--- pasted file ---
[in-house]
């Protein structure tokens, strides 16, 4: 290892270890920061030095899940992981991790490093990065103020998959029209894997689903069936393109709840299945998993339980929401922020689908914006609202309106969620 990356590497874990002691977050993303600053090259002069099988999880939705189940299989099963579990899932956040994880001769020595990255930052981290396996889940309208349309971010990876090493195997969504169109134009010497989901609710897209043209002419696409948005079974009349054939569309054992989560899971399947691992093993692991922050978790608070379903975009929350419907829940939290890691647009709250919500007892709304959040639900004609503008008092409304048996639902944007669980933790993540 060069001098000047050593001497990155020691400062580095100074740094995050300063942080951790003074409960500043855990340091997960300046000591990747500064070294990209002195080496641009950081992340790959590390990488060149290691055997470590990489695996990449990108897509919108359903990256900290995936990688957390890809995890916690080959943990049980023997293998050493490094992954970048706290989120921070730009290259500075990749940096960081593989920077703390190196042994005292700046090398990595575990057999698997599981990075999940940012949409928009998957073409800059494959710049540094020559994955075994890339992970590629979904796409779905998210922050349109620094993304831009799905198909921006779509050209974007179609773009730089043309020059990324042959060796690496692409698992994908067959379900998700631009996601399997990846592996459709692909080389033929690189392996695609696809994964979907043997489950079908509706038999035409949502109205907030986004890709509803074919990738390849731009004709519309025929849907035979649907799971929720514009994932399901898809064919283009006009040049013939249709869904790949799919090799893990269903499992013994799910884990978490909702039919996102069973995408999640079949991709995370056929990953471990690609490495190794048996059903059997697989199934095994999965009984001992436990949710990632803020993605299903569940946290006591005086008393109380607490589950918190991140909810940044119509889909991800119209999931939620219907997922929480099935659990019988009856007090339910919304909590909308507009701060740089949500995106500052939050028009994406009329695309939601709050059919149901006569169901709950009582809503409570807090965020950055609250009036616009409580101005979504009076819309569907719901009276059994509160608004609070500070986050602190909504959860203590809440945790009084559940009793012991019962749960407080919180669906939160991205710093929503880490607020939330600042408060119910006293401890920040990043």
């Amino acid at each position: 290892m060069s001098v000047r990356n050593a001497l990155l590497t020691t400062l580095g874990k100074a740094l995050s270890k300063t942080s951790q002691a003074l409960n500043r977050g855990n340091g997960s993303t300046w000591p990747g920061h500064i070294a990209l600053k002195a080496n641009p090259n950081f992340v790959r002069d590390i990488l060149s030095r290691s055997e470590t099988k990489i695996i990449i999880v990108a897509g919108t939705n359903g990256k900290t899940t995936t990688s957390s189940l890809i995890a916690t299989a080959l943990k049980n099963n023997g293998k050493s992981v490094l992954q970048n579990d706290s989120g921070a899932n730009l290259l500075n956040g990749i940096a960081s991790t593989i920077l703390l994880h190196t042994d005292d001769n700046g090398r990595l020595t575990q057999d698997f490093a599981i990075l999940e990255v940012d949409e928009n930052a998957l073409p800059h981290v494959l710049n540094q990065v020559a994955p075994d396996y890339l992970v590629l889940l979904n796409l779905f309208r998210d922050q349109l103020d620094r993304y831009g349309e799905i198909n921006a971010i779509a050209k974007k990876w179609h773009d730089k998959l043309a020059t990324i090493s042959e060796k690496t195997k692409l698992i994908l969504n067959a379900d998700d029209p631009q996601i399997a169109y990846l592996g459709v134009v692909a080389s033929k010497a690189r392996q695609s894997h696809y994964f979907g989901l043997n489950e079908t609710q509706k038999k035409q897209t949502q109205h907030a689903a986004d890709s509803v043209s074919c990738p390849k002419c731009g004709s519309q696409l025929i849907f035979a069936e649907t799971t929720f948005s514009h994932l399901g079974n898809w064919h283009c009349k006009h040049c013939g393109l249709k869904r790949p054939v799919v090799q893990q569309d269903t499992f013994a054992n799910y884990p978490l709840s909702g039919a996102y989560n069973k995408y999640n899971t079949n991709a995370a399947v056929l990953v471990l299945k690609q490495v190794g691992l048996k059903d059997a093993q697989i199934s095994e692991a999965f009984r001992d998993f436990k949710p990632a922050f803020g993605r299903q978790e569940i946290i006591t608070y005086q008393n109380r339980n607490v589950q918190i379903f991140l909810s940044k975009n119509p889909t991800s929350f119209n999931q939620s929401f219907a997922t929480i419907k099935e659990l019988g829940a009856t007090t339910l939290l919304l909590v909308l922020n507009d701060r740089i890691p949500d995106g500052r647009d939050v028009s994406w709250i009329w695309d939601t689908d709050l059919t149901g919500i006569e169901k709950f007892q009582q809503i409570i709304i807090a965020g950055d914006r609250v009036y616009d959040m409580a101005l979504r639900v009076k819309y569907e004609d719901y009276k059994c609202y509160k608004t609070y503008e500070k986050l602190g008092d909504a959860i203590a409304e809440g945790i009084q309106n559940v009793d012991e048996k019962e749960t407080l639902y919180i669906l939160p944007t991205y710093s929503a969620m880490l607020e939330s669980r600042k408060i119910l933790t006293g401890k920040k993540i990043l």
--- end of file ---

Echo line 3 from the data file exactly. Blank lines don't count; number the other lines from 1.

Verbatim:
């Amino acid at each position: 290892m060069s001098v000047r990356n050593a001497l990155l590497t020691t400062l580095g874990k100074a740094l995050s270890k300063t942080s951790q002691a003074l409960n500043r977050g855990n340091g997960s993303t300046w000591p990747g920061h500064i070294a990209l600053k002195a080496n641009p090259n950081f992340v790959r002069d590390i990488l060149s030095r290691s055997e470590t099988k990489i695996i990449i999880v990108a897509g919108t939705n359903g990256k900290t899940t995936t990688s957390s189940l890809i995890a916690t299989a080959l943990k049980n099963n023997g293998k050493s992981v490094l992954q970048n579990d706290s989120g921070a899932n730009l290259l500075n956040g990749i940096a960081s991790t593989i920077l703390l994880h190196t042994d005292d001769n700046g090398r990595l020595t575990q057999d698997f490093a599981i990075l999940e990255v940012d949409e928009n930052a998957l073409p800059h981290v494959l710049n540094q990065v020559a994955p075994d396996y890339l992970v590629l889940l979904n796409l779905f309208r998210d922050q349109l103020d620094r993304y831009g349309e799905i198909n921006a971010i779509a050209k974007k990876w179609h773009d730089k998959l043309a020059t990324i090493s042959e060796k690496t195997k692409l698992i994908l969504n067959a379900d998700d029209p631009q996601i399997a169109y990846l592996g459709v134009v692909a080389s033929k010497a690189r392996q695609s894997h696809y994964f979907g989901l043997n489950e079908t609710q509706k038999k035409q897209t949502q109205h907030a689903a986004d890709s509803v043209s074919c990738p390849k002419c731009g004709s519309q696409l025929i849907f035979a069936e649907t799971t929720f948005s514009h994932l399901g079974n898809w064919h283009c009349k006009h040049c013939g393109l249709k869904r790949p054939v799919v090799q893990q569309d269903t499992f013994a054992n799910y884990p978490l709840s909702g039919a996102y989560n069973k995408y999640n899971t079949n991709a995370a399947v056929l990953v471990l299945k690609q490495v190794g691992l048996k059903d059997a093993q697989i199934s095994e692991a999965f009984r001992d998993f436990k949710p990632a922050f803020g993605r299903q978790e569940i946290i006591t608070y005086q008393n109380r339980n607490v589950q918190i379903f991140l909810s940044k975009n119509p889909t991800s929350f119209n999931q939620s929401f219907a997922t929480i419907k099935e659990l019988g829940a009856t007090t339910l939290l919304l909590v909308l922020n507009d701060r740089i890691p949500d995106g500052r647009d939050v028009s994406w709250i009329w695309d939601t689908d709050l059919t149901g919500i006569e169901k709950f007892q009582q809503i409570i709304i807090a965020g950055d914006r609250v009036y616009d959040m409580a101005l979504r639900v009076k819309y569907e004609d719901y009276k059994c609202y509160k608004t609070y503008e500070k986050l602190g008092d909504a959860i203590a409304e809440g945790i009084q309106n559940v009793d012991e048996k019962e749960t407080l639902y919180i669906l939160p944007t991205y710093s929503a969620m880490l607020e939330s669980r600042k408060i119910l933790t006293g401890k920040k993540i990043l």